BY OLIVIA MAZZUCATO
Daily Bruin reporter
UCLA alumnus Andrew Ge had acted for film and television, but he had never been in a musical when he attended the open call auditions for “Mamma Mia!”
However, Ge had a background in live performance while at UCLA – he had been a part of the marching band, Samahang Modern dance crew and the UCLA Chorale and Chamber Singers. Ge was cast in the ensemble of East West Players’ production of the ABBA musical, starring a predominantly Asian cast, which runs at the David Henry Hwang Theater until June 16.
Ge discussed his role, the atmosphere of the production and the show’s larger cultural context with the Daily Bruin’s Olivia Mazzucato.
Daily Bruin: Being in the ensemble means something different for every musical. What does it mean in particular for “Mamma Mia!” and what do you do?
Andrew Ge: (This cast) is technically the largest cast for East West … but I think in the grand scheme of “Mamma Mia!” productions, it’s actually relatively small. We have the major dance productions that we’re all in and then when we’re not on stage singing … we’re singing in all the songs’ background. … It kind of almost just feels like we’re people living in this city, in this town, and we’re just kind of going about our daily routine of just moving stuff around.
DB: How does this compare to other productions that you’ve worked on?
AG: Definitely having an all-Asian POC cast … that is just something on its own. Even working on TV and film stuff, commercial stuff, it’s rare to be in that sort of environment and I think the sort of camaraderie and family that we built within this production is something that I have never experienced before.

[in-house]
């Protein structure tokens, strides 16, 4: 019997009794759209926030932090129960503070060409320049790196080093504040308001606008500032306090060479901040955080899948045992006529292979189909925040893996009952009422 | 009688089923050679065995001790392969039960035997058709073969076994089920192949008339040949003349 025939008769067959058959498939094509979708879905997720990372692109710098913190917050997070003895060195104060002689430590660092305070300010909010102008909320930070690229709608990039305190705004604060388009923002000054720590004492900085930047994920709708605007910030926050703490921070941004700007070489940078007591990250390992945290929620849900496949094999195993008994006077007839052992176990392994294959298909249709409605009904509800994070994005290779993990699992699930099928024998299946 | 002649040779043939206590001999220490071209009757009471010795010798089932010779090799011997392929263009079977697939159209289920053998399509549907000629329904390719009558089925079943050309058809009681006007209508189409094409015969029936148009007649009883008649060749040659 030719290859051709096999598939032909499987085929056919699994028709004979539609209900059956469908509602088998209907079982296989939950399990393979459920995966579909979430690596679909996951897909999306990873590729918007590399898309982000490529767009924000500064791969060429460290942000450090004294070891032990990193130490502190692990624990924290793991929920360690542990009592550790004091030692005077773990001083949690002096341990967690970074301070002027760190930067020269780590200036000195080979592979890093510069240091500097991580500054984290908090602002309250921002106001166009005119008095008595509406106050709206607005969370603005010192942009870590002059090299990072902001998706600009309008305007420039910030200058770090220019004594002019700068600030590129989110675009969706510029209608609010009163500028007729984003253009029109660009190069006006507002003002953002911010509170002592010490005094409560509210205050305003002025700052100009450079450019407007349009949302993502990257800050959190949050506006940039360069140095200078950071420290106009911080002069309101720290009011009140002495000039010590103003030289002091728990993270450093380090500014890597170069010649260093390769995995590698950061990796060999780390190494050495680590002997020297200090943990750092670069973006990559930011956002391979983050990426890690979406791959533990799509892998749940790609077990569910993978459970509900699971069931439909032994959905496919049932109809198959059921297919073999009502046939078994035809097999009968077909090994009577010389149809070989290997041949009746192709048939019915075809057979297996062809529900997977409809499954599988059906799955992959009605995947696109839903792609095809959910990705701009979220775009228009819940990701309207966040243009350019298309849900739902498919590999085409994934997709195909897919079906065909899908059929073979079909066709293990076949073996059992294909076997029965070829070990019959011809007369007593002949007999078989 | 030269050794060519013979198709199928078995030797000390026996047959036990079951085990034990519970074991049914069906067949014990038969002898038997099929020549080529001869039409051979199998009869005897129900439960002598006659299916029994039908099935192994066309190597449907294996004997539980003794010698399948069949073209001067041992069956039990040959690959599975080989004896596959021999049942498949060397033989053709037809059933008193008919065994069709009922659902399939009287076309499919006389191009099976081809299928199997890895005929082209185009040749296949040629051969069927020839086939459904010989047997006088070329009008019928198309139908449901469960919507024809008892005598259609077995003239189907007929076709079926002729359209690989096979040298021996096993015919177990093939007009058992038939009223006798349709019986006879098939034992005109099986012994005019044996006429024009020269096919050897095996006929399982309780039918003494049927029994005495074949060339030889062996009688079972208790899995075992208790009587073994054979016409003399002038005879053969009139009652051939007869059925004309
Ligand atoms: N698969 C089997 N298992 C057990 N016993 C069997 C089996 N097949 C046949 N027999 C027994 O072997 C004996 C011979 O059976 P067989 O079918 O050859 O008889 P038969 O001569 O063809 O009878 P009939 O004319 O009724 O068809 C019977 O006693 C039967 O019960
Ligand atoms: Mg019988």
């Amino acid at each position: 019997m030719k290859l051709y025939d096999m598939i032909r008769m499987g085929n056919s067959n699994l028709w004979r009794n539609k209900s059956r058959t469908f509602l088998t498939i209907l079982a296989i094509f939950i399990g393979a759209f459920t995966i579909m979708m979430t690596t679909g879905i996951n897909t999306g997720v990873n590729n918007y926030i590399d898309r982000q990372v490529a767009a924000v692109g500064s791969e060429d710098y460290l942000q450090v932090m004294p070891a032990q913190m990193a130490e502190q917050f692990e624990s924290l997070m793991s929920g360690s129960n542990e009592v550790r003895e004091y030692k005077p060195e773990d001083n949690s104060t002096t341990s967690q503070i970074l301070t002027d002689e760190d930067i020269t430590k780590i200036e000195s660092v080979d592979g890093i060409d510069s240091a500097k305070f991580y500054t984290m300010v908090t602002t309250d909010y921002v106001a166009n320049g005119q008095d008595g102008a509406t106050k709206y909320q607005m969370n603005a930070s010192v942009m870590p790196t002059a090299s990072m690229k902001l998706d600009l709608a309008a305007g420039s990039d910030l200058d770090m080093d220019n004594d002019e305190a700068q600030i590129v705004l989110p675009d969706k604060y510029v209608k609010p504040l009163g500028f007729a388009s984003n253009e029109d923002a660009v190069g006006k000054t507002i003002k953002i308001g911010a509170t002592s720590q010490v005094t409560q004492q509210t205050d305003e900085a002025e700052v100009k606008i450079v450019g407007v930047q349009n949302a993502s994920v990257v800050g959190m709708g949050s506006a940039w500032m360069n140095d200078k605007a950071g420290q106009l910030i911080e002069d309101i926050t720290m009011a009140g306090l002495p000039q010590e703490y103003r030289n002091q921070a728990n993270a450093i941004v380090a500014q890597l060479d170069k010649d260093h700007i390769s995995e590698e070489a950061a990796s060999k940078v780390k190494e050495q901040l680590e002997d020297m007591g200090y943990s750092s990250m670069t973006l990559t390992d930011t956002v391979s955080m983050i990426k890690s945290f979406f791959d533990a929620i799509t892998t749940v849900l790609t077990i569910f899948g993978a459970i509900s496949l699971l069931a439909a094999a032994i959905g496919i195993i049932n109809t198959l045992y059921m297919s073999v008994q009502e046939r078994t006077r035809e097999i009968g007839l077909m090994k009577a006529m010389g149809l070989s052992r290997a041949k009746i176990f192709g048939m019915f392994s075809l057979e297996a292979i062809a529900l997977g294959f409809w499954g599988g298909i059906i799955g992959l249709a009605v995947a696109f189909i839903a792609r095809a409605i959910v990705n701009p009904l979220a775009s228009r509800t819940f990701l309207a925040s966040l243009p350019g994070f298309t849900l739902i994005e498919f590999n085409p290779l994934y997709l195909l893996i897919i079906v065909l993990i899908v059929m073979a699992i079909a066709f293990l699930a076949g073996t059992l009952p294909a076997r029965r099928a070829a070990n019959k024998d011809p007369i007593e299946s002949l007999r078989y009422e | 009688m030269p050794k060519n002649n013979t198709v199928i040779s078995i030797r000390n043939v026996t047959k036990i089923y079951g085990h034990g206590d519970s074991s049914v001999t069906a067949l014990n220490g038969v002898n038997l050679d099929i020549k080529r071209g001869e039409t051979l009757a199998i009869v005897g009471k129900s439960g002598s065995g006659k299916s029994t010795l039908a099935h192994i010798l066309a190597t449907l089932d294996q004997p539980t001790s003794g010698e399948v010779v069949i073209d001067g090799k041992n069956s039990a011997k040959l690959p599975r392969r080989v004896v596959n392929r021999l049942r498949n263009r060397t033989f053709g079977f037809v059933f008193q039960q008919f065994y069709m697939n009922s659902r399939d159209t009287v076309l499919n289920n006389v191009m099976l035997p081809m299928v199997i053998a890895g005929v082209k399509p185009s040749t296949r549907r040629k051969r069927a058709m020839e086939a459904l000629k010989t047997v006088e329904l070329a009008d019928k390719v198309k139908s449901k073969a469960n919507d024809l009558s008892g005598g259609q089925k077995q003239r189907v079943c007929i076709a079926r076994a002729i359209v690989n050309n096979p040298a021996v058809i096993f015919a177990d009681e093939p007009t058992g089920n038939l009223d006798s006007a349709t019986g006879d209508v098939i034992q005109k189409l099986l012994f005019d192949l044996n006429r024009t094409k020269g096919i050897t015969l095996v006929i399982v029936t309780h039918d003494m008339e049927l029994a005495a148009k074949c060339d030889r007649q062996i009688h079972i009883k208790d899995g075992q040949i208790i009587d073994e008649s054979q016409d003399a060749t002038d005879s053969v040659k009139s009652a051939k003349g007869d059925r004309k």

DB: “Mamma Mia!” isn’t a musical or story defined by race, but it’s often cast predominantly white. What was the impact of having Asian American performers in a show that historically hasn’t been inclusive and in a story that doesn’t necessarily center identity?
AG: A lot of the times you’ll read a story … and we automatically default to Caucasian … that’s just something that’s been rooted in our heads for so long … I think because of the history of entertainment and the media, especially Asians, we have always seen ourselves in the background, we’ve never really seen ourselves portrayed in these stories. So it was really amazing to look at this story up close and be like, “Wait, there’s nothing really that makes this family have to be a white family.”
A lot of the story elements (were) very similar to Filipino culture and this makes sense how this family would act in this way. I think it was just amazing how well everything just translated, how well we could all relate to just being a family and not having to view it by racial standards.
DB: Do you have any favorite moments from rehearsal or the show?
AG: This was maybe like a couple weeks into rehearsal, but we all got dinner at Park’s Finest – it’s a Filipino restaurant. And it was towards the end of the day and pretty much after everyone had left, we were just sitting, eating, chatting and stuff, they played “Dancing Queen” and we all just went nuts. We all jumped up, we were like, “Oh, my God!” and we just started dancing and singing at the top of our lungs in the restaurant. It was just one of those magical moments that I just don’t think you would necessarily get on any other production, at least with any other cast. I think this one’s very, very special.
Email Mazzucato at [email protected] or tweet @omariamazzucato